The book of Esther tells of a remarkable young Jewish girl who became queen of Persia and Media. The story is full of intrigue with colourful characters and a plot line with many twists and turns. It is well worth sitting down and reading all of the 10 short chapters in one sitting!
Esther was a Jewish orphan (2:7) brought up in exile in Susa by her cousin, Mordecai. King Xerxes was looking for a new queen and, through a rigorous selection procedure, Esther was selected as queen (2:8-20).
Haman was one of Xerxes most-trusted advisors who developed a hatred of the Jews (3:1-6). He designed a scheme for annihilating the Jewish people (3:7-15) which he managed to get approved by the king. The massacre-date was set down in law and notification sent to every province informing them of when the people of each province could ‘destroy, kill and annihilate all the Jews, both young and old, women and children…and seize their possessions as plunder’ (3:13).
Mordecai heard of the plan and sent word to Esther. He begged her to speak to the king on behalf of her people, the Jews. The problem was that custom dictated that no-one, not even the queen, could go into the king freely. In fact, if Esther did approach the king uninvited she would die unless he chose to hold out his golden sceptre towards her. At this point Esther had not been summoned to the king for 30 days (4:11).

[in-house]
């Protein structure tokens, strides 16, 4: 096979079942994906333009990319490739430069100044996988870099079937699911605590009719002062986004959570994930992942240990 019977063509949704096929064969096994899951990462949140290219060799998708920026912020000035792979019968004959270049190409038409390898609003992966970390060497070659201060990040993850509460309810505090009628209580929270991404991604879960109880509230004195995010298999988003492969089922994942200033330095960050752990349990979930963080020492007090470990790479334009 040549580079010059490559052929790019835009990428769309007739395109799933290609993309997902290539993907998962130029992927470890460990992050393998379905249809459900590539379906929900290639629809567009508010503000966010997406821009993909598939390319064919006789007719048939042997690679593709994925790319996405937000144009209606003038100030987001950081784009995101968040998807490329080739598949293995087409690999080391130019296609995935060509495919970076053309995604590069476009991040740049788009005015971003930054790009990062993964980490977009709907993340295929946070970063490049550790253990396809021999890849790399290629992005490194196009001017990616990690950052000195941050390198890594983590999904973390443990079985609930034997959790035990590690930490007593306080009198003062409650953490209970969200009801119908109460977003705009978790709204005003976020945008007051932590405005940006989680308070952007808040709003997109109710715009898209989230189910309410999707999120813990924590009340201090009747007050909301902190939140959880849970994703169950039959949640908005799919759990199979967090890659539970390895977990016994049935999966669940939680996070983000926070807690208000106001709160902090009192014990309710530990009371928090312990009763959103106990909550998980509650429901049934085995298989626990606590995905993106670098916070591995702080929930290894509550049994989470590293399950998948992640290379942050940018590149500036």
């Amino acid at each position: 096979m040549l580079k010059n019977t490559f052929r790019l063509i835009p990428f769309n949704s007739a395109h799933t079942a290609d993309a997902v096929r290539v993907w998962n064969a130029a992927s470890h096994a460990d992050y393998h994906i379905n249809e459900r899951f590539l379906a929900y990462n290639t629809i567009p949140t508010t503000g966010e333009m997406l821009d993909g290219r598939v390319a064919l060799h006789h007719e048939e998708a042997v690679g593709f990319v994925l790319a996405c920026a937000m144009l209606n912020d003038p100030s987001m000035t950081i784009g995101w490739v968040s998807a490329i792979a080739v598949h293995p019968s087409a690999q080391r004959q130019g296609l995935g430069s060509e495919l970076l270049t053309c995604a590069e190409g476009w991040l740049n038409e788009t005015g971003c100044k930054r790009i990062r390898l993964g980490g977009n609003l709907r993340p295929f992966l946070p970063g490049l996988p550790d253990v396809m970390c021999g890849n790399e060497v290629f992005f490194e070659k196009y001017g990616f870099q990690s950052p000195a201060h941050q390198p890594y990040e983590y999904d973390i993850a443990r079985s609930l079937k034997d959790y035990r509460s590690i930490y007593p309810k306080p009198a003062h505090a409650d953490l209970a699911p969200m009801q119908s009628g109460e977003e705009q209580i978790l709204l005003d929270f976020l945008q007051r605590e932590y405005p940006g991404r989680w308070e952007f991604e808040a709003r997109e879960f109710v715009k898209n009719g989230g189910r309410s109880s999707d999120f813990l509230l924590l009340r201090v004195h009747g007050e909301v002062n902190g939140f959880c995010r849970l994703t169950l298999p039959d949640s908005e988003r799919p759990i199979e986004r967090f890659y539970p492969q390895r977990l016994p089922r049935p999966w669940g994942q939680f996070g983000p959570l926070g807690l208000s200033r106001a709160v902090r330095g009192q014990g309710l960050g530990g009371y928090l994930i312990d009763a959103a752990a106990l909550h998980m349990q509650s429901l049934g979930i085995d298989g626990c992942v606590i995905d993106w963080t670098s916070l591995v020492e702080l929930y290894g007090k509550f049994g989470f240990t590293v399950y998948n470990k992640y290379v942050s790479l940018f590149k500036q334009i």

However, Esther recognised the severity of the situation and agreed to approach the king. She asked Mordecai to gather people to pray and fast for her and she and her friends did the same (4:15-17). On the third day Esther approached the king (5:1) who graciously welcomed her into his presence. Eventually disaster is averted (9:1).
Esther was willing to risk her own life in order that there was a chance others could be saved. She gathered others around her to fast and pray and then faced death for the salvation of others. Jesus in Gethsemane gathered some faithful friends around Him to pray as He faced death for the sake of others.
But whereas Esther was spared death and saved many, Jesus had to endure death in order to save.
‘Greater love has no one than this, that one lay down his life for his friends’ (John 15:13).
Further reading: Romans 5:6-11 1 Timothy 2:5-6 1 John 2:1-2
To think about:
We often quote the phrase ‘for such a time as this’ in relation to our impact on people or on an event. Think about the occasions when you have felt that you were precisely where you were supposed to be in God’s plan for your life?
|Journal page by Bernice|
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